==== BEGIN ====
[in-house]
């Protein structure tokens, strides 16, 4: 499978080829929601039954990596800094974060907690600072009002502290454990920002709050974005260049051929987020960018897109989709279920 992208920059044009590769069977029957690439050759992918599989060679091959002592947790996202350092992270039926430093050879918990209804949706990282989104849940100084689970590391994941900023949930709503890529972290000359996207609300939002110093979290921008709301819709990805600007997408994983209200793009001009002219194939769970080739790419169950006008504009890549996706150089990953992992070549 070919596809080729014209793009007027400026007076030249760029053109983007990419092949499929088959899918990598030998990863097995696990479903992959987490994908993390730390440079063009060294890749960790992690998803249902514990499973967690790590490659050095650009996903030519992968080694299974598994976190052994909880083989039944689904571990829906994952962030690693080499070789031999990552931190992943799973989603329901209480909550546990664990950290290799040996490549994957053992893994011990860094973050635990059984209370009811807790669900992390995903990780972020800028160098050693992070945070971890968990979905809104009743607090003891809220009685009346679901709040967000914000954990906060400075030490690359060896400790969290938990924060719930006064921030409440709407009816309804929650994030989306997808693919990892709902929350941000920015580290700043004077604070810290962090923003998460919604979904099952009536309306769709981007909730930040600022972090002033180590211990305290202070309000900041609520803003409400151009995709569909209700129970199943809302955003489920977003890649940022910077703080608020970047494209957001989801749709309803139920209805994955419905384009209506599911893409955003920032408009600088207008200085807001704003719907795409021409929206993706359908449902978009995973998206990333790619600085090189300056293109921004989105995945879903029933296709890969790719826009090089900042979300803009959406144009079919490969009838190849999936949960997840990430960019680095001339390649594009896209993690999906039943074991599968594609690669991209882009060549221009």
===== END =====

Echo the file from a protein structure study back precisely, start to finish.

[in-house]
């Protein structure tokens, strides 16, 4: 499978080829929601039954990596800094974060907690600072009002502290454990920002709050974005260049051929987020960018897109989709279920 992208920059044009590769069977029957690439050759992918599989060679091959002592947790996202350092992270039926430093050879918990209804949706990282989104849940100084689970590391994941900023949930709503890529972290000359996207609300939002110093979290921008709301819709990805600007997408994983209200793009001009002219194939769970080739790419169950006008504009890549996706150089990953992992070549 070919596809080729014209793009007027400026007076030249760029053109983007990419092949499929088959899918990598030998990863097995696990479903992959987490994908993390730390440079063009060294890749960790992690998803249902514990499973967690790590490659050095650009996903030519992968080694299974598994976190052994909880083989039944689904571990829906994952962030690693080499070789031999990552931190992943799973989603329901209480909550546990664990950290290799040996490549994957053992893994011990860094973050635990059984209370009811807790669900992390995903990780972020800028160098050693992070945070971890968990979905809104009743607090003891809220009685009346679901709040967000914000954990906060400075030490690359060896400790969290938990924060719930006064921030409440709407009816309804929650994030989306997808693919990892709902929350941000920015580290700043004077604070810290962090923003998460919604979904099952009536309306769709981007909730930040600022972090002033180590211990305290202070309000900041609520803003409400151009995709569909209700129970199943809302955003489920977003890649940022910077703080608020970047494209957001989801749709309803139920209805994955419905384009209506599911893409955003920032408009600088207008200085807001704003719907795409021409929206993706359908449902978009995973998206990333790619600085090189300056293109921004989105995945879903029933296709890969790719826009090089900042979300803009959406144009079919490969009838190849999936949960997840990430960019680095001339390649594009896209993690999906039943074991599968594609690669991209882009060549221009």